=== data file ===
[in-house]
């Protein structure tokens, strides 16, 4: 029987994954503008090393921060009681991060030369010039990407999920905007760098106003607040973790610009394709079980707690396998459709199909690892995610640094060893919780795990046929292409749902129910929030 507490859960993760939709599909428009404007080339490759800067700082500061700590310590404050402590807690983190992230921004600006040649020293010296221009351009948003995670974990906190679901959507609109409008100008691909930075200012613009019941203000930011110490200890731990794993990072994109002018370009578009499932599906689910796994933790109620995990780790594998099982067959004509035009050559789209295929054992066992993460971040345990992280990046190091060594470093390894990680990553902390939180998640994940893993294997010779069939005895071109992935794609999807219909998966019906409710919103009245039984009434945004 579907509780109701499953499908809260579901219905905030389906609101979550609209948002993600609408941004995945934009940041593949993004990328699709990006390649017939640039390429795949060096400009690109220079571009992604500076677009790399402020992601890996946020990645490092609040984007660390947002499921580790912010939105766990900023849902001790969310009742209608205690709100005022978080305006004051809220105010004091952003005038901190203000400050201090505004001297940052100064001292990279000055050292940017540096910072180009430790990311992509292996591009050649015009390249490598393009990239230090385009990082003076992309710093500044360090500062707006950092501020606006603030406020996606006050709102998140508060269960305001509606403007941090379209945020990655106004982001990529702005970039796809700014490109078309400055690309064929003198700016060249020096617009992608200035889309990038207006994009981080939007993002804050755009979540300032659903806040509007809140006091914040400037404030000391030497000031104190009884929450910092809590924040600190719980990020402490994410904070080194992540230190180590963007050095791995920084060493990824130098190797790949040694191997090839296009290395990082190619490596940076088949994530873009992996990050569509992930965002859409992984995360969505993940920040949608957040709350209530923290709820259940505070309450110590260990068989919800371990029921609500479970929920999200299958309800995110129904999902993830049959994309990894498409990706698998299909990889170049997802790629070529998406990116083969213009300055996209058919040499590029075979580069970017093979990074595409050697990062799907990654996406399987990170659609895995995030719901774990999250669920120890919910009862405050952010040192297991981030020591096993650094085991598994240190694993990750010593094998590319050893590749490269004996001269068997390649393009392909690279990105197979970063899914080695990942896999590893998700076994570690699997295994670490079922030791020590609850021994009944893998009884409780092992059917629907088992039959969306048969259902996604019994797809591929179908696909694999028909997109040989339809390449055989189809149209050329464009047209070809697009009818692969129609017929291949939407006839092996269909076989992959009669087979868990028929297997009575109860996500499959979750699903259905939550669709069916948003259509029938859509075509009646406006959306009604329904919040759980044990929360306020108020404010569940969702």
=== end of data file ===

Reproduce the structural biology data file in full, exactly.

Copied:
[in-house]
């Protein structure tokens, strides 16, 4: 029987994954503008090393921060009681991060030369010039990407999920905007760098106003607040973790610009394709079980707690396998459709199909690892995610640094060893919780795990046929292409749902129910929030 507490859960993760939709599909428009404007080339490759800067700082500061700590310590404050402590807690983190992230921004600006040649020293010296221009351009948003995670974990906190679901959507609109409008100008691909930075200012613009019941203000930011110490200890731990794993990072994109002018370009578009499932599906689910796994933790109620995990780790594998099982067959004509035009050559789209295929054992066992993460971040345990992280990046190091060594470093390894990680990553902390939180998640994940893993294997010779069939005895071109992935794609999807219909998966019906409710919103009245039984009434945004 579907509780109701499953499908809260579901219905905030389906609101979550609209948002993600609408941004995945934009940041593949993004990328699709990006390649017939640039390429795949060096400009690109220079571009992604500076677009790399402020992601890996946020990645490092609040984007660390947002499921580790912010939105766990900023849902001790969310009742209608205690709100005022978080305006004051809220105010004091952003005038901190203000400050201090505004001297940052100064001292990279000055050292940017540096910072180009430790990311992509292996591009050649015009390249490598393009990239230090385009990082003076992309710093500044360090500062707006950092501020606006603030406020996606006050709102998140508060269960305001509606403007941090379209945020990655106004982001990529702005970039796809700014490109078309400055690309064929003198700016060249020096617009992608200035889309990038207006994009981080939007993002804050755009979540300032659903806040509007809140006091914040400037404030000391030497000031104190009884929450910092809590924040600190719980990020402490994410904070080194992540230190180590963007050095791995920084060493990824130098190797790949040694191997090839296009290395990082190619490596940076088949994530873009992996990050569509992930965002859409992984995360969505993940920040949608957040709350209530923290709820259940505070309450110590260990068989919800371990029921609500479970929920999200299958309800995110129904999902993830049959994309990894498409990706698998299909990889170049997802790629070529998406990116083969213009300055996209058919040499590029075979580069970017093979990074595409050697990062799907990654996406399987990170659609895995995030719901774990999250669920120890919910009862405050952010040192297991981030020591096993650094085991598994240190694993990750010593094998590319050893590749490269004996001269068997390649393009392909690279990105197979970063899914080695990942896999590893998700076994570690699997295994670490079922030791020590609850021994009944893998009884409780092992059917629907088992039959969306048969259902996604019994797809591929179908696909694999028909997109040989339809390449055989189809149209050329464009047209070809697009009818692969129609017929291949939407006839092996269909076989992959009669087979868990028929297997009575109860996500499959979750699903259905939550669709069916948003259509029938859509075509009646406006959306009604329904919040759980044990929360306020108020404010569940969702």